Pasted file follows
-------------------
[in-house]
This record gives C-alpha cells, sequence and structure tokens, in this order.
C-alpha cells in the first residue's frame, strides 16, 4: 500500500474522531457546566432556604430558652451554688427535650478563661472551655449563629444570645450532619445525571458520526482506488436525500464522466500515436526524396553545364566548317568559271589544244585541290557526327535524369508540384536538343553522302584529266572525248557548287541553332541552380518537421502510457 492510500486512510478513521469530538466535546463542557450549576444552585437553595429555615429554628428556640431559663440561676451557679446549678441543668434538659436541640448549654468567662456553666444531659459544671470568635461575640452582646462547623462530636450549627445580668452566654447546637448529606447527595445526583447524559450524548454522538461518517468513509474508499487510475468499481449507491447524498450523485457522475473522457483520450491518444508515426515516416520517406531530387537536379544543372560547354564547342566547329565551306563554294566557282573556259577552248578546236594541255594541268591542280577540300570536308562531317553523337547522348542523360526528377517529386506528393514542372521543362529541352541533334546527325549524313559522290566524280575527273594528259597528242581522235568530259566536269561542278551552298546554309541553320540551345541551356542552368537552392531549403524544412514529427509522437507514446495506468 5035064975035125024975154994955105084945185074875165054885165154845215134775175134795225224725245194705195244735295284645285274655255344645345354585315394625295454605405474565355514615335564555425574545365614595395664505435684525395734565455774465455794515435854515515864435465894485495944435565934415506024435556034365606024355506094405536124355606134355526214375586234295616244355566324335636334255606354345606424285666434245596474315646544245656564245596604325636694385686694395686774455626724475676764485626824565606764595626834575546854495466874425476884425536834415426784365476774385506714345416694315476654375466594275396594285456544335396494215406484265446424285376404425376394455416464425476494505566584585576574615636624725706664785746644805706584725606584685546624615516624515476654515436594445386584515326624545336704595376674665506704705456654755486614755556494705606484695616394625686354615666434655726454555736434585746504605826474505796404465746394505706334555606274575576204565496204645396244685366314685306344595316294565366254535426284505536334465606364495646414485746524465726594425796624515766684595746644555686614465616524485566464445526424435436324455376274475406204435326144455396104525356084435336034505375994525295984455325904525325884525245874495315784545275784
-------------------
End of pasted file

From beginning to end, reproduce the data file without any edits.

[in-house]
This record gives C-alpha cells, sequence and structure tokens, in this order.
C-alpha cells in the first residue's frame, strides 16, 4: 500500500474522531457546566432556604430558652451554688427535650478563661472551655449563629444570645450532619445525571458520526482506488436525500464522466500515436526524396553545364566548317568559271589544244585541290557526327535524369508540384536538343553522302584529266572525248557548287541553332541552380518537421502510457 492510500486512510478513521469530538466535546463542557450549576444552585437553595429555615429554628428556640431559663440561676451557679446549678441543668434538659436541640448549654468567662456553666444531659459544671470568635461575640452582646462547623462530636450549627445580668452566654447546637448529606447527595445526583447524559450524548454522538461518517468513509474508499487510475468499481449507491447524498450523485457522475473522457483520450491518444508515426515516416520517406531530387537536379544543372560547354564547342566547329565551306563554294566557282573556259577552248578546236594541255594541268591542280577540300570536308562531317553523337547522348542523360526528377517529386506528393514542372521543362529541352541533334546527325549524313559522290566524280575527273594528259597528242581522235568530259566536269561542278551552298546554309541553320540551345541551356542552368537552392531549403524544412514529427509522437507514446495506468 5035064975035125024975154994955105084945185074875165054885165154845215134775175134795225224725245194705195244735295284645285274655255344645345354585315394625295454605405474565355514615335564555425574545365614595395664505435684525395734565455774465455794515435854515515864435465894485495944435565934415506024435556034365606024355506094405536124355606134355526214375586234295616244355566324335636334255606354345606424285666434245596474315646544245656564245596604325636694385686694395686774455626724475676764485626824565606764595626834575546854495466874425476884425536834415426784365476774385506714345416694315476654375466594275396594285456544335396494215406484265446424285376404425376394455416464425476494505566584585576574615636624725706664785746644805706584725606584685546624615516624515476654515436594445386584515326624545336704595376674665506704705456654755486614755556494705606484695616394625686354615666434655726454555736434585746504605826474505796404465746394505706334555606274575576204565496204645396244685366314685306344595316294565366254535426284505536334465606364495646414485746524465726594425796624515766684595746644555686614465616524485566464445526424435436324455376274475406204435326144455396104525356084435336034505375994525295984455325904525325884525245874495315784545275784